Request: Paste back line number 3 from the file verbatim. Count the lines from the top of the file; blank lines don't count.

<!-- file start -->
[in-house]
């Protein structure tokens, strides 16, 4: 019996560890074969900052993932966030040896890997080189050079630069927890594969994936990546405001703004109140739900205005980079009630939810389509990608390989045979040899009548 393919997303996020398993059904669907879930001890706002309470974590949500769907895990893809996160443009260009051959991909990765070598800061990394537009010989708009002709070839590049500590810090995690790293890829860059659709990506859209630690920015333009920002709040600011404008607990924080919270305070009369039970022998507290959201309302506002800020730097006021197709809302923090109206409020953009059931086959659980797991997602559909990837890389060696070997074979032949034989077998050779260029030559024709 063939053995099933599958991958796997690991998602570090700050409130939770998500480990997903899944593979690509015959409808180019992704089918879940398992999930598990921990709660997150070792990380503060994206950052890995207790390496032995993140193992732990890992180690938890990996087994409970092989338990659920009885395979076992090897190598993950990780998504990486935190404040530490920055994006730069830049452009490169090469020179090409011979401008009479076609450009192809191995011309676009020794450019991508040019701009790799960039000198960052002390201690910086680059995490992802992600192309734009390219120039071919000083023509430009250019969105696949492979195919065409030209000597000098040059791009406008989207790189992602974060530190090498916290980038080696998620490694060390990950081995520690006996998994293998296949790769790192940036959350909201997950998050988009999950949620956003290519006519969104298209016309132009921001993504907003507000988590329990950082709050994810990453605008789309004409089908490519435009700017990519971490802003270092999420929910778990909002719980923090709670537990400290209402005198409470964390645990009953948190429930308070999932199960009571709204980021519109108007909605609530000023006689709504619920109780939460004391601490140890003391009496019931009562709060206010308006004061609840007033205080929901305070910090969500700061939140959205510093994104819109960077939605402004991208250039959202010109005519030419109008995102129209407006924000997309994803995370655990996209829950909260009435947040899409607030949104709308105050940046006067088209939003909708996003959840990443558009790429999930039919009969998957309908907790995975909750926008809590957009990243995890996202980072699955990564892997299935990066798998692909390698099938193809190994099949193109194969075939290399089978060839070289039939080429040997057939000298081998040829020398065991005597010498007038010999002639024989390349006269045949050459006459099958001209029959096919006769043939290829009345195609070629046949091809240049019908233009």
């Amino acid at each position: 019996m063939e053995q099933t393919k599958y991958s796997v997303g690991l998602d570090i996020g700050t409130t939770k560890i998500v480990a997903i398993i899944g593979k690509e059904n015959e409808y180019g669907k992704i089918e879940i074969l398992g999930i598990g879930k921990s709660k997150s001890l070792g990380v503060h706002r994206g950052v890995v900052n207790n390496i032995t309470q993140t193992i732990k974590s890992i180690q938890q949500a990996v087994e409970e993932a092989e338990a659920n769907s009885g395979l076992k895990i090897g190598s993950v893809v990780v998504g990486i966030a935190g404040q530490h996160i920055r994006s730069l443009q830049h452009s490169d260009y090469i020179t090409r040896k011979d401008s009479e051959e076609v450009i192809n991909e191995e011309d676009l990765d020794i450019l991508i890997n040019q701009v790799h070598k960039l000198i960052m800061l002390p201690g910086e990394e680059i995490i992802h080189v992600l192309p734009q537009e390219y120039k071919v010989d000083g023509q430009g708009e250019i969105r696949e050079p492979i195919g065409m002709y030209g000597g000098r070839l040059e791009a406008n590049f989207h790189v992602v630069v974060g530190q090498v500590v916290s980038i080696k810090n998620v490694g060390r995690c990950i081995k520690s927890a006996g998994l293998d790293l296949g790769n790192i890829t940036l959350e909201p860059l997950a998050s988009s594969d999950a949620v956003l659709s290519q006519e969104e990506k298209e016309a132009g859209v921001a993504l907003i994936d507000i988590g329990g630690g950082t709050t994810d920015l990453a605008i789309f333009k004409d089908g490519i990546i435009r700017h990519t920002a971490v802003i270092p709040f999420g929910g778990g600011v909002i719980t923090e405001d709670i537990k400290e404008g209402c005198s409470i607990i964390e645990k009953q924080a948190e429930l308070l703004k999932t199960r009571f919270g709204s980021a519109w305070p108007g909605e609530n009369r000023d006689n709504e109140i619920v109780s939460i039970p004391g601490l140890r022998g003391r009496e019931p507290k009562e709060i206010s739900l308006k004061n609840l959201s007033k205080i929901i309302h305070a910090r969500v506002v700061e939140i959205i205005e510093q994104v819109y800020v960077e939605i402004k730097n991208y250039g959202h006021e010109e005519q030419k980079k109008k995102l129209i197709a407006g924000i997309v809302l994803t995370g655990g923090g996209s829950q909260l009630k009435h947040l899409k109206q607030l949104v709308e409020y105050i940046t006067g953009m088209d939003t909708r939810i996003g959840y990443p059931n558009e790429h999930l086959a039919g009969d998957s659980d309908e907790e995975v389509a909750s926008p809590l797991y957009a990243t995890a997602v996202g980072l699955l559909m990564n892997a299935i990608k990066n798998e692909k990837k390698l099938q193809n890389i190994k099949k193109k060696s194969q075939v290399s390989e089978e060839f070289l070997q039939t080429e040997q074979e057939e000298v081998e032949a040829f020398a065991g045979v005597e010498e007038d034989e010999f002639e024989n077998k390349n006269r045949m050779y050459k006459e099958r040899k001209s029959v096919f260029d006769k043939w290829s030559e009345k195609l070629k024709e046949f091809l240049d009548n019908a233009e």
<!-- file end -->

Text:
């Amino acid at each position: 019996m063939e053995q099933t393919k599958y991958s796997v997303g690991l998602d570090i996020g700050t409130t939770k560890i998500v480990a997903i398993i899944g593979k690509e059904n015959e409808y180019g669907k992704i089918e879940i074969l398992g999930i598990g879930k921990s709660k997150s001890l070792g990380v503060h706002r994206g950052v890995v900052n207790n390496i032995t309470q993140t193992i732990k974590s890992i180690q938890q949500a990996v087994e409970e993932a092989e338990a659920n769907s009885g395979l076992k895990i090897g190598s993950v893809v990780v998504g990486i966030a935190g404040q530490h996160i920055r994006s730069l443009q830049h452009s490169d260009y090469i020179t090409r040896k011979d401008s009479e051959e076609v450009i192809n991909e191995e011309d676009l990765d020794i450019l991508i890997n040019q701009v790799h070598k960039l000198i960052m800061l002390p201690g910086e990394e680059i995490i992802h080189v992600l192309p734009q537009e390219y120039k071919v010989d000083g023509q430009g708009e250019i969105r696949e050079p492979i195919g065409m002709y030209g000597g000098r070839l040059e791009a406008n590049f989207h790189v992602v630069v974060g530190q090498v500590v916290s980038i080696k810090n998620v490694g060390r995690c990950i081995k520690s927890a006996g998994l293998d790293l296949g790769n790192i890829t940036l959350e909201p860059l997950a998050s988009s594969d999950a949620v956003l659709s290519q006519e969104e990506k298209e016309a132009g859209v921001a993504l907003i994936d507000i988590g329990g630690g950082t709050t994810d920015l990453a605008i789309f333009k004409d089908g490519i990546i435009r700017h990519t920002a971490v802003i270092p709040f999420g929910g778990g600011v909002i719980t923090e405001d709670i537990k400290e404008g209402c005198s409470i607990i964390e645990k009953q924080a948190e429930l308070l703004k999932t199960r009571f919270g709204s980021a519109w305070p108007g909605e609530n009369r000023d006689n709504e109140i619920v109780s939460i039970p004391g601490l140890r022998g003391r009496e019931p507290k009562e709060i206010s739900l308006k004061n609840l959201s007033k205080i929901i309302h305070a910090r969500v506002v700061e939140i959205i205005e510093q994104v819109y800020v960077e939605i402004k730097n991208y250039g959202h006021e010109e005519q030419k980079k109008k995102l129209i197709a407006g924000i997309v809302l994803t995370g655990g923090g996209s829950q909260l009630k009435h947040l899409k109206q607030l949104v709308e409020y105050i940046t006067g953009m088209d939003t909708r939810i996003g959840y990443p059931n558009e790429h999930l086959a039919g009969d998957s659980d309908e907790e995975v389509a909750s926008p809590l797991y957009a990243t995890a997602v996202g980072l699955l559909m990564n892997a299935i990608k990066n798998e692909k990837k390698l099938q193809n890389i190994k099949k193109k060696s194969q075939v290399s390989e089978e060839f070289l070997q039939t080429e040997q074979e057939e000298v081998e032949a040829f020398a065991g045979v005597e010498e007038d034989e010999f002639e024989n077998k390349n006269r045949m050779y050459k006459e099958r040899k001209s029959v096919f260029d006769k043939w290829s030559e009345k195609l070629k024709e046949f091809l240049d009548n019908a233009e």